Beyond the swaggering cinematic spectacle of Letts grabbing the wheel and completely taking control of the interview, this uncannily “on-brand” moment also represents a legitimately new chapter for Tracy Letts. Though many journalistic profiles of the man over the years have given us the artist talking about himself, his work, his family, and his Steppenwolf family, he almost never uses his celebrity platform to air his sociopolitical agenda, preferring to keep a relatively private, Switzerland-like persona. Most of the social media reaction to the interview has centered on Letts’s calling out the Jeff committee as a famously alabaster affair. Whiteness in Chicago theater has been an especially heated topic in the past few years, as social media has democratized the community’s ability to discuss the long-simmering topic publicly, but the conversation has mainly centered around producers and theaters who don’t consider actors of color when selecting and casting projects. Letts's taking up this segment of the cause on behalf of the community was heartily welcomed by many, and his point is a valid and important one.
But what’s most interesting about this gutsy decision to go public with his beef with the Jeffs’ institutional whiteness and take serious action to hold them accountable is the order in which he lays out his grievances, as carefully transcribed by Jones.
Again, in this order, here are Letts’s stated chief complaints about the Jeff Awards committee:
1. They take up too many free seats.
2. They should do something nice for us once in a while.
3. They don't like me.
4. They’re too white.
While clocking in at number four on his shit list, Letts’s wokeness is still a siren call to a sleeping community, and his newfound interest in activism puts him in a category alongside other Pulitzer-winning dramatists past who shared his passion for social justice issues.
For example, in a similarly courageous act of defiant protest in 1936, Elmer Rice resigned his position as the New York City regional director of the WPA’s Federal Theater Project when the government censored a documentary play about Mussolini’s invasion of Ethiopia by banning portrayals of heads of state on American stages. Sidney Kingsley’s urban slum drama Dead End was so effective in dramatizing the public health horrors of American ghetto life that Eleanor Roosevelt used it to draw attention to the cause, hastening the passage of the Wagner Housing Act, which improved living conditions for low-income families in public housing. Speaking of the Roosevelts, one of FDR’s trusted speechwriters and occasional advisers was three-time Pulitzer-winning playwright Robert Sherwood, who’s credited with coining Roosevelt’s oft-used description of America as an “arsenal of democracy.” Thornton Wilder famously aided refugees fleeing Nazi Germany and Austria by providing affidavits of support to help them obtain visas, then arranged for stateside accommodations and greeted them at a New York dock with $500. Though for the most part publicly apolitical like Letts, William Saroyan also raised money for anti-fascist European writers on the run from Hitler. And of course Arthur Miller was fined, convicted, and stripped of his passport for his Lettsian resolve not to crumble in the frightening face of the Jeff Committee of the 1950s, the House UnAmerican Activities Committee.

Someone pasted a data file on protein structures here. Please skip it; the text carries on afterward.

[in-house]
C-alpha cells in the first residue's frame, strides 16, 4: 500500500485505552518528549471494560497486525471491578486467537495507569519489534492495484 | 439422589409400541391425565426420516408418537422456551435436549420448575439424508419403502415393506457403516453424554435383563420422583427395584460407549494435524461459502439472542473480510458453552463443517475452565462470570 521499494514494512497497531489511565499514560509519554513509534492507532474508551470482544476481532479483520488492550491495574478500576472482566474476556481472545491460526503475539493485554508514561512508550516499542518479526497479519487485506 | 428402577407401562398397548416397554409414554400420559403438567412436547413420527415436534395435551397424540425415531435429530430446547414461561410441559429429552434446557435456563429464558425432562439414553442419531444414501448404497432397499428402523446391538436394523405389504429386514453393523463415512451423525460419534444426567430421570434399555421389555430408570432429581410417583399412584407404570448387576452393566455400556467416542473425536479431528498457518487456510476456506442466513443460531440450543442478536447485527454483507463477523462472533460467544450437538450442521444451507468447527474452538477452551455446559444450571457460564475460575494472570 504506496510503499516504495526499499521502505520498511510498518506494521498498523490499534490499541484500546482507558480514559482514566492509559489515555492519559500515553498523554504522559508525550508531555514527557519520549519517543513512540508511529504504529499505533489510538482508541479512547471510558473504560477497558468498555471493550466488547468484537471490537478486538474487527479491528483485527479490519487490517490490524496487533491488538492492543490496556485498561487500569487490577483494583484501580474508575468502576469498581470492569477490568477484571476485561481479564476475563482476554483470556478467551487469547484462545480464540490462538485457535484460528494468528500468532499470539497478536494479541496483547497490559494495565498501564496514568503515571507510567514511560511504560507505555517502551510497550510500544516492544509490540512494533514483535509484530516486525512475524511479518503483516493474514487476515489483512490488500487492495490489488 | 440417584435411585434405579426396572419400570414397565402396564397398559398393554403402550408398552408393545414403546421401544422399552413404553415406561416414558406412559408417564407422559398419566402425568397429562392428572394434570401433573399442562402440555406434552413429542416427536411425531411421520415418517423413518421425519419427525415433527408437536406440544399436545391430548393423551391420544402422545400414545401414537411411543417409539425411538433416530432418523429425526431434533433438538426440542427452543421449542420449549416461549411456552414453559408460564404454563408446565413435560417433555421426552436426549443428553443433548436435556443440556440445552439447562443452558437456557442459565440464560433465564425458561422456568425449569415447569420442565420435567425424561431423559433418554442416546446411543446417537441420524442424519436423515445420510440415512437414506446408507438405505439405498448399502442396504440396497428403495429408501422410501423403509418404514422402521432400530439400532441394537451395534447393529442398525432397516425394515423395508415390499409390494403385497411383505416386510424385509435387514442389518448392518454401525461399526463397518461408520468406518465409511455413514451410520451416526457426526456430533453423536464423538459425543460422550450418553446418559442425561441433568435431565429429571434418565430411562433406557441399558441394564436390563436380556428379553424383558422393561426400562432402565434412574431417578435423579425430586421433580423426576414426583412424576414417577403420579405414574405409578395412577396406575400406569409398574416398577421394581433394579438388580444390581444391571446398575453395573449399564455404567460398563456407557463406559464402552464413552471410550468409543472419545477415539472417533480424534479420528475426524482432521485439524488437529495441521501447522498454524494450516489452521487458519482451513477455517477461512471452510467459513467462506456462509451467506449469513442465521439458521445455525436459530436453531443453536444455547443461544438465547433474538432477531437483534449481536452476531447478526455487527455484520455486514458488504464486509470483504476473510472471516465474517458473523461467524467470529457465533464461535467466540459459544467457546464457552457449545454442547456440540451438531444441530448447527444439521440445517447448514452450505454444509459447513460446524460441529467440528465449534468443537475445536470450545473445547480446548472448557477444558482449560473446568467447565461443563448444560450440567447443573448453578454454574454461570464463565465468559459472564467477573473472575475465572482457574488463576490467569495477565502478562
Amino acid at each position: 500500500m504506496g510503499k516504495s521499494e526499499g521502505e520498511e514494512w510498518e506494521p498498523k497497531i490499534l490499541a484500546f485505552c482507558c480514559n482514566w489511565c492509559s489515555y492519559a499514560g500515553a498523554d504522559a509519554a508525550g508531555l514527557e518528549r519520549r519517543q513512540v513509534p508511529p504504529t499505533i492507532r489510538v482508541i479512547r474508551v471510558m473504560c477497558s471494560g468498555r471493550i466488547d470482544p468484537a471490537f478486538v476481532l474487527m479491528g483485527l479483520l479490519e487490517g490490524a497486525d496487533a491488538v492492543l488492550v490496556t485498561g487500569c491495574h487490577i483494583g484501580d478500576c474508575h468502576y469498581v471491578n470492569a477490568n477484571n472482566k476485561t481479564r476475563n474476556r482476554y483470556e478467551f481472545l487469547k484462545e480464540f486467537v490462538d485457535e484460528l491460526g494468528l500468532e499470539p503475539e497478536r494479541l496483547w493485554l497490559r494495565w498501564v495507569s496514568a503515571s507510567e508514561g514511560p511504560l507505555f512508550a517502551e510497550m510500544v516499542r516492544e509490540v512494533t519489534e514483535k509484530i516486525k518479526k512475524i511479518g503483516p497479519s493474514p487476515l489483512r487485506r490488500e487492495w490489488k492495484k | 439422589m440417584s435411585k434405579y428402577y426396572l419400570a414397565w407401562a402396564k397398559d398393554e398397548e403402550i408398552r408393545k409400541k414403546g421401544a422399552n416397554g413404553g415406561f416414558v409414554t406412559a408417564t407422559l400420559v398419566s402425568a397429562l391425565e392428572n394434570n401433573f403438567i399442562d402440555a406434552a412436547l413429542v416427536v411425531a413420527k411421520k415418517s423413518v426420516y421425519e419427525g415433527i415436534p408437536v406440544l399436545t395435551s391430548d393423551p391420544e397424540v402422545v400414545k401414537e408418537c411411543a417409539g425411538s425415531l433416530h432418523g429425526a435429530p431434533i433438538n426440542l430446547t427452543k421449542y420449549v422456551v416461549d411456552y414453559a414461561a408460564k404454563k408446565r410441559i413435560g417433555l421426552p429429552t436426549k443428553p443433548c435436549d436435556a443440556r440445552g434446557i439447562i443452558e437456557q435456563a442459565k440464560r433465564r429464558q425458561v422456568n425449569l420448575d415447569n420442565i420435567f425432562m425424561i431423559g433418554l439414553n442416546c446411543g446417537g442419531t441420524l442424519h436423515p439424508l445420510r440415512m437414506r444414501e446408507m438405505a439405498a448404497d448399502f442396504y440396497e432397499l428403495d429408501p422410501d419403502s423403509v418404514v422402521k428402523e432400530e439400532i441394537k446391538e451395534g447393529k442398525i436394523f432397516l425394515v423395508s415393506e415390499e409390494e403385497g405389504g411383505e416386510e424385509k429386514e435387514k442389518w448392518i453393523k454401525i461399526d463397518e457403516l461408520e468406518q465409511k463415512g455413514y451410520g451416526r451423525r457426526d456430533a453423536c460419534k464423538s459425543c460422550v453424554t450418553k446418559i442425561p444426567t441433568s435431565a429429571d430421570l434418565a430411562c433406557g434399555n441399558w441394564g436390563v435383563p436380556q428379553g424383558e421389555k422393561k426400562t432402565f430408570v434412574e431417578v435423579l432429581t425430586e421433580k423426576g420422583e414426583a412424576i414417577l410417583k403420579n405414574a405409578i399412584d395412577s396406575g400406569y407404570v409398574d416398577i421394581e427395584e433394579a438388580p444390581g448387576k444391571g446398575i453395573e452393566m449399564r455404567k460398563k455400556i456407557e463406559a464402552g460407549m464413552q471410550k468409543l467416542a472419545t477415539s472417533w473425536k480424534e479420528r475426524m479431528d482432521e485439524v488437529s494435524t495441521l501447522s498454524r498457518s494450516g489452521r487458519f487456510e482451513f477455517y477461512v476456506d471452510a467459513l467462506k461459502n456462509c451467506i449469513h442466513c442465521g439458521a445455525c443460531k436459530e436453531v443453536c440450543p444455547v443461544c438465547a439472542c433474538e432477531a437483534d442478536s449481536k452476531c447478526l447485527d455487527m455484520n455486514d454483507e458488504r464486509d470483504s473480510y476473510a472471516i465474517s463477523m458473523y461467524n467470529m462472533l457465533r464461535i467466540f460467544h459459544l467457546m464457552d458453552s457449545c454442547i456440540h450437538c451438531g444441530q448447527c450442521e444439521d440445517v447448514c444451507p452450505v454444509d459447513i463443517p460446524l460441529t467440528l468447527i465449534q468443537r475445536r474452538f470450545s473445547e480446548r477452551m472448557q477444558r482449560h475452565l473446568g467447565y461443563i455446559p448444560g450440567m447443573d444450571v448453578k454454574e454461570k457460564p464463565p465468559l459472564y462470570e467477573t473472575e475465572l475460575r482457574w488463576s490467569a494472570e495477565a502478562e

Letts is right that the theater community has changed, taking major strides in the areas of diversity and inclusion. What’s more, Steppenwolf has helped lead the charge, inviting into its storied ensemble several outstanding artists of color in the past decade or so. Hopefully in time this will help correct the company’s steadfast adherence to the tradition of the magical negro, the nonwhite, mystically wizened outsider character who enriches the lives of the Caucasian protagonists in the foreground. Letts and his Pulitzer-winning ensemble brother Bruce Norris have both leaned heavily on this device in crucial moments in their careers, and high-profile Steppenwolf shows like 2014’s Broadway tryout of Airline Highway (out of whose 23-member local cast only six were included in the New York staging) and last winter’s well-received productions of Lucas Hnath’s The Christians have also indulged in this practice. But now that Letts is expanding his actor-playwright hyphenate to include altruist, this long-standing matter of crass tokenism will hopefully soon come to be resolved.
In a 2013 Daily Beast profile of Letts that detailed the film adaptation of August: Osage County, Letts called movie awards season “beyond frustrating. Man, this obsession with the Academy Awards in particular, who fucking cares? It drives me nuts.” (Although in the same paragraph he says of the A:OC movie, “I hope it wins everything.”)
I know I for one miss this daringly awards-ambivalent version of Letts, and hopefully now that he’s living his truth about the Jeffs, we can have him back. While humbly accepting his 2013 Tony Award for best actor, Letts famously concluded by saying. “We are the ones who say it to their faces.” It’s a relief to know that next fall this tell-it-like-it-is tough guy won’t be awkwardly, insincerely accepting the Jeff for best new work, trying his diplomatic damnedest not to look a gift horse in the cock.